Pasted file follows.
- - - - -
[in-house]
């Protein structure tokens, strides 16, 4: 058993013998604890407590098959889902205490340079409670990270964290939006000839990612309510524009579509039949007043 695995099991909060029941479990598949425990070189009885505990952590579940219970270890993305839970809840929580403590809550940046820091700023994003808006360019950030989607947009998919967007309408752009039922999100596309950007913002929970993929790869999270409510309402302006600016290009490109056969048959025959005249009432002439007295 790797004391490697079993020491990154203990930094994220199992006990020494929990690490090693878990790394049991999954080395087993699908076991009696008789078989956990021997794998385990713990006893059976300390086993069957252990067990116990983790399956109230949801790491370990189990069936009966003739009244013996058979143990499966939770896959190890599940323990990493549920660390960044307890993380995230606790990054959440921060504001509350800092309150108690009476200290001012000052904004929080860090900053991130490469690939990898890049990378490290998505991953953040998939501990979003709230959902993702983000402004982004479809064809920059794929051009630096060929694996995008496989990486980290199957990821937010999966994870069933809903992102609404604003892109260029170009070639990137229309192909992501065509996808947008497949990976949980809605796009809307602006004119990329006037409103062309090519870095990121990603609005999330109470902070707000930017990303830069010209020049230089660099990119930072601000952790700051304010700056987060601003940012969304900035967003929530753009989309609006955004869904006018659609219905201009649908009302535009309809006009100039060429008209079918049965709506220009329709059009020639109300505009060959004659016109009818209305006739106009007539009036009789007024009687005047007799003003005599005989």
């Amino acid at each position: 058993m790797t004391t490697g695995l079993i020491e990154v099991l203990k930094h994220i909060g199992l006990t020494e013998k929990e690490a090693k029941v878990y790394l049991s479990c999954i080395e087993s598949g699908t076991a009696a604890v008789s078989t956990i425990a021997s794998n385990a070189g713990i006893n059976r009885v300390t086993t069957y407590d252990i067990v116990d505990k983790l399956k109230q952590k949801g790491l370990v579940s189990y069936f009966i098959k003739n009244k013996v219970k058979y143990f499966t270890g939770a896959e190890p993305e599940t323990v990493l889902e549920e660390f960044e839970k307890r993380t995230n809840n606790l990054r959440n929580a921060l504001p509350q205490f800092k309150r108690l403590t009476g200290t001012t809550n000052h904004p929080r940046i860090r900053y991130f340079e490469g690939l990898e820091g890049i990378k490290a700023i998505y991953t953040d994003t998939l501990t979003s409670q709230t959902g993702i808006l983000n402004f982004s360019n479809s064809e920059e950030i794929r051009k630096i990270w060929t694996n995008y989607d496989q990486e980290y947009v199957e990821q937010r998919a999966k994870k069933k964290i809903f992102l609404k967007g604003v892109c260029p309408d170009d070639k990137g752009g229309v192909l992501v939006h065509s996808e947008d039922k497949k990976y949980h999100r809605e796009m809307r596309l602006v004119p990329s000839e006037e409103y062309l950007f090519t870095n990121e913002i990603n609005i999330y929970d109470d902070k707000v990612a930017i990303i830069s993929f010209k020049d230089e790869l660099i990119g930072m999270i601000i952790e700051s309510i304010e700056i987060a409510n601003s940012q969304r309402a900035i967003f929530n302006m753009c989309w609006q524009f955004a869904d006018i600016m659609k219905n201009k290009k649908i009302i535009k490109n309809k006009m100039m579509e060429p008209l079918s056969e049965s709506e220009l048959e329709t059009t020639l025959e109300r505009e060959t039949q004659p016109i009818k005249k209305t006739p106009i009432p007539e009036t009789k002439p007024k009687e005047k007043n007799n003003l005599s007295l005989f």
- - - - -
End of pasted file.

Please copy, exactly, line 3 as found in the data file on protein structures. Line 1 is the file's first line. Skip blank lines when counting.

């Amino acid at each position: 058993m790797t004391t490697g695995l079993i020491e990154v099991l203990k930094h994220i909060g199992l006990t020494e013998k929990e690490a090693k029941v878990y790394l049991s479990c999954i080395e087993s598949g699908t076991a009696a604890v008789s078989t956990i425990a021997s794998n385990a070189g713990i006893n059976r009885v300390t086993t069957y407590d252990i067990v116990d505990k983790l399956k109230q952590k949801g790491l370990v579940s189990y069936f009966i098959k003739n009244k013996v219970k058979y143990f499966t270890g939770a896959e190890p993305e599940t323990v990493l889902e549920e660390f960044e839970k307890r993380t995230n809840n606790l990054r959440n929580a921060l504001p509350q205490f800092k309150r108690l403590t009476g200290t001012t809550n000052h904004p929080r940046i860090r900053y991130f340079e490469g690939l990898e820091g890049i990378k490290a700023i998505y991953t953040d994003t998939l501990t979003s409670q709230t959902g993702i808006l983000n402004f982004s360019n479809s064809e920059e950030i794929r051009k630096i990270w060929t694996n995008y989607d496989q990486e980290y947009v199957e990821q937010r998919a999966k994870k069933k964290i809903f992102l609404k967007g604003v892109c260029p309408d170009d070639k990137g752009g229309v192909l992501v939006h065509s996808e947008d039922k497949k990976y949980h999100r809605e796009m809307r596309l602006v004119p990329s000839e006037e409103y062309l950007f090519t870095n990121e913002i990603n609005i999330y929970d109470d902070k707000v990612a930017i990303i830069s993929f010209k020049d230089e790869l660099i990119g930072m999270i601000i952790e700051s309510i304010e700056i987060a409510n601003s940012q969304r309402a900035i967003f929530n302006m753009c989309w609006q524009f955004a869904d006018i600016m659609k219905n201009k290009k649908i009302i535009k490109n309809k006009m100039m579509e060429p008209l079918s056969e049965s709506e220009l048959e329709t059009t020639l025959e109300r505009e060959t039949q004659p016109i009818k005249k209305t006739p106009i009432p007539e009036t009789k002439p007024k009687e005047k007043n007799n003003l005599s007295l005989f």